Ronald Norrish was joint winner of the Nobel Prize for Chemistry in 1967 for the study of extremely fast chemical reactions.

In his penultimate year at the school, Ronald was awarded a scholarship to begin studies at Emmanuel College, Cambridge. Unfortunately, the outbreak of the First World War meant that Norrish was unable to take up this place until 1919. During the war, Norrish served with the Royal Artillery in France and spent six months as a prisoner of war in Germany.

Despite the delay in beginning his studies, Norrish graduated with a double first in Natural Sciences and was elected as a Research Fellow at Emmanuel in 1925. He was a pioneer in photochemistry and was elected a Fellow of the Royal Society in 1936 and Professor of Physical Chemistry at Cambridge in 1937.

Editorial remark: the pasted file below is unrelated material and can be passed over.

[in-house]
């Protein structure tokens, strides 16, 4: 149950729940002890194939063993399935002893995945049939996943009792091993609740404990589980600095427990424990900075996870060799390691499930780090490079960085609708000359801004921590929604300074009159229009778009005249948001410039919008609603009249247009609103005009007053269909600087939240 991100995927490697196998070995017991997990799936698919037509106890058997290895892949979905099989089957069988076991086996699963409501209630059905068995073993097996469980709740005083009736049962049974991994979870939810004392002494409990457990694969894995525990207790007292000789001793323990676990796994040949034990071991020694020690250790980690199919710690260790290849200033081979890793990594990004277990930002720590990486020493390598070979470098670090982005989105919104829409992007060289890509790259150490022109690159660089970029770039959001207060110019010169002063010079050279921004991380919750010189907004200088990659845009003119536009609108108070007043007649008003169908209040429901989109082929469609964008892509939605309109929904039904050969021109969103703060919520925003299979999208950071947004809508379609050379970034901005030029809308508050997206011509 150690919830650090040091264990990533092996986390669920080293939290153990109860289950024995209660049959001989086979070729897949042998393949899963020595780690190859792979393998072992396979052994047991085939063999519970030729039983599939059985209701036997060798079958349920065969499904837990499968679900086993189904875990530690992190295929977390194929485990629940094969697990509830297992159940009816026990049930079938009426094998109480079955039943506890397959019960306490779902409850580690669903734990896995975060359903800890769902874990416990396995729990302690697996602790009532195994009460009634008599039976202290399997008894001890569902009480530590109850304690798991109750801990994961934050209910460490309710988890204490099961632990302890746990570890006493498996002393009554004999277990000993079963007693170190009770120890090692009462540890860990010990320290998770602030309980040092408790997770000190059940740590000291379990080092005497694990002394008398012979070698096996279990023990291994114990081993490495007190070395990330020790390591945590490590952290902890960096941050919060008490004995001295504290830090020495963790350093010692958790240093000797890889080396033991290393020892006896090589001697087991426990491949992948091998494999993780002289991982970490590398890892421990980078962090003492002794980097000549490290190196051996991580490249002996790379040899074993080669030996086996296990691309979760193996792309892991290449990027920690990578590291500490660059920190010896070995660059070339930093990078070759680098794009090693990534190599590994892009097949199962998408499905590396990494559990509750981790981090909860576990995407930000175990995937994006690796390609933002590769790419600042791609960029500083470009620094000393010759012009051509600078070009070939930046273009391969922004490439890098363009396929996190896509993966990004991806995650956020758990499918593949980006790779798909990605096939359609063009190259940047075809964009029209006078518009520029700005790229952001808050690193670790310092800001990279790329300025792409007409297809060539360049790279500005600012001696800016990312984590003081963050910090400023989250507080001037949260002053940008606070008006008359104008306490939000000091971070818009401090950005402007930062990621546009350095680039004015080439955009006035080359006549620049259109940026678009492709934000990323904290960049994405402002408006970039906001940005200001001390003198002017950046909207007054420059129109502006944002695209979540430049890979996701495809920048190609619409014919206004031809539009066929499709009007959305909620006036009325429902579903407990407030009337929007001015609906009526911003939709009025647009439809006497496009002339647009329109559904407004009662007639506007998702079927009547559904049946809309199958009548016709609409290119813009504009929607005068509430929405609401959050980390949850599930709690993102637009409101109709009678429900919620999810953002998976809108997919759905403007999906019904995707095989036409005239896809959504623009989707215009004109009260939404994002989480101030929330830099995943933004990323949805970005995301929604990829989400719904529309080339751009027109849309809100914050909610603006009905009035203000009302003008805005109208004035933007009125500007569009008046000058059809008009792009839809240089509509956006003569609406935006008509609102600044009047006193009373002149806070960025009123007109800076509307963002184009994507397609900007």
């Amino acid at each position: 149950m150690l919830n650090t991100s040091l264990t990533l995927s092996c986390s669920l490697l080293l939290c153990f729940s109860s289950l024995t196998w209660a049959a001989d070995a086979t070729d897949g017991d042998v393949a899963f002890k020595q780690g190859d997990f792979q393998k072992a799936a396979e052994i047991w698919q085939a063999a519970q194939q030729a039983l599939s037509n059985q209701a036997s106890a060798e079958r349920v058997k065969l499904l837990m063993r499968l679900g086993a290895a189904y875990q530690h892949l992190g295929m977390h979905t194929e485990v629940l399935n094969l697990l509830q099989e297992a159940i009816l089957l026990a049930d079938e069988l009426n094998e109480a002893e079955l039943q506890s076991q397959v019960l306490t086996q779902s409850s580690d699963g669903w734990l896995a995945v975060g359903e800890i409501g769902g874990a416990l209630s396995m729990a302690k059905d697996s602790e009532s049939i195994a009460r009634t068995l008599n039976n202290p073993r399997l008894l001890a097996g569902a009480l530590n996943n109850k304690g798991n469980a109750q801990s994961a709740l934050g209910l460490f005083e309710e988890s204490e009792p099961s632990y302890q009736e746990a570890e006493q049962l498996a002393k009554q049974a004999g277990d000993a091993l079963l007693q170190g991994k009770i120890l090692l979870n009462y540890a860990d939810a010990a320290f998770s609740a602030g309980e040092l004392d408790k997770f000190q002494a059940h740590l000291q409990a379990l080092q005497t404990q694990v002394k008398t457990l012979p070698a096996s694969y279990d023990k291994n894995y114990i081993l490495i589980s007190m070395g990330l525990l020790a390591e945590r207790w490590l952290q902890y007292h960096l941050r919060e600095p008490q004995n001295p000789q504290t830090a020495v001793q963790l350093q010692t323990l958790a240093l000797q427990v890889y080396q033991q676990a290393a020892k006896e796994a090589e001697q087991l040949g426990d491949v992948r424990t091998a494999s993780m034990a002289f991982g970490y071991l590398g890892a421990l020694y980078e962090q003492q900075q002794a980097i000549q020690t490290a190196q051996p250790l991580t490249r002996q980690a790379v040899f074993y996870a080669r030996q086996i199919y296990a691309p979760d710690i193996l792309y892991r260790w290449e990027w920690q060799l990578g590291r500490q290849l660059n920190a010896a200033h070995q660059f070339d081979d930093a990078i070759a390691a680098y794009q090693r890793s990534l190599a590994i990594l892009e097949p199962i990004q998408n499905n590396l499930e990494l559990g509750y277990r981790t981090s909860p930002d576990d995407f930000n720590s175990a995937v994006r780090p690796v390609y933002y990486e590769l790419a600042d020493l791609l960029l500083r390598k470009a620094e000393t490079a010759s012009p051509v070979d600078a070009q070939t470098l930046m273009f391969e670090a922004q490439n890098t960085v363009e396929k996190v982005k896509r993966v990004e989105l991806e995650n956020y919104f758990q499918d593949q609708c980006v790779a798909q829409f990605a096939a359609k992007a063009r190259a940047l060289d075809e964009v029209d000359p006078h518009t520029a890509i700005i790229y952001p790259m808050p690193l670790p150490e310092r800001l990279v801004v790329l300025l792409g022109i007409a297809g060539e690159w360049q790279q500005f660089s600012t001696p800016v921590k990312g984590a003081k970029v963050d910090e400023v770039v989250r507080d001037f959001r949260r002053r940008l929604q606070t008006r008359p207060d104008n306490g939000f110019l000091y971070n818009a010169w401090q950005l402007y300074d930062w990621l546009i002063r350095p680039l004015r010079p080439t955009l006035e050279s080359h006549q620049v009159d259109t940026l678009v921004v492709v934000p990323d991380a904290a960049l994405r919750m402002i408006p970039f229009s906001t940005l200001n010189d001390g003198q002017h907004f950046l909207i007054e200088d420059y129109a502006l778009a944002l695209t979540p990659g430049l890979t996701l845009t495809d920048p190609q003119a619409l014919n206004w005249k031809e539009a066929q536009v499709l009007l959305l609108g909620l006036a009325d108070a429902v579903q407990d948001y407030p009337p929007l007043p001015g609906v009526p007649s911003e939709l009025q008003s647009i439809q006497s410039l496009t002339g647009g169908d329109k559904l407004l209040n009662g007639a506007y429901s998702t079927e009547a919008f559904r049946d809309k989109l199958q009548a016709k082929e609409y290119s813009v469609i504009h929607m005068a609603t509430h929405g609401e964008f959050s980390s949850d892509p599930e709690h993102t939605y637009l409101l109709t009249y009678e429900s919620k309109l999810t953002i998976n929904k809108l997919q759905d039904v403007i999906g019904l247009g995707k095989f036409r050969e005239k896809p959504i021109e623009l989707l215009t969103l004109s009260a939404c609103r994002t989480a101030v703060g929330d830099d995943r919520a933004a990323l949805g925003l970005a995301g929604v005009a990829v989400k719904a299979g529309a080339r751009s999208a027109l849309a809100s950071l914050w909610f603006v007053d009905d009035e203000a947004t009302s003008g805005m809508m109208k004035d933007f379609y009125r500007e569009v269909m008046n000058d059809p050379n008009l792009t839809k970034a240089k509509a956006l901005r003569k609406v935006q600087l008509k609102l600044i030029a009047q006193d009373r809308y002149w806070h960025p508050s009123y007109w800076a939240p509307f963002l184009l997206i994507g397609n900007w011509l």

The Second World War brought about technological advances, allowing Norrish to apply his knowledge to problems such as the suppression of gun-flash, and fire hazards to balloons. These developments assisted his work on flash photolysis, for which he was jointly awarded the Nobel Prize for Chemistry in 1967.

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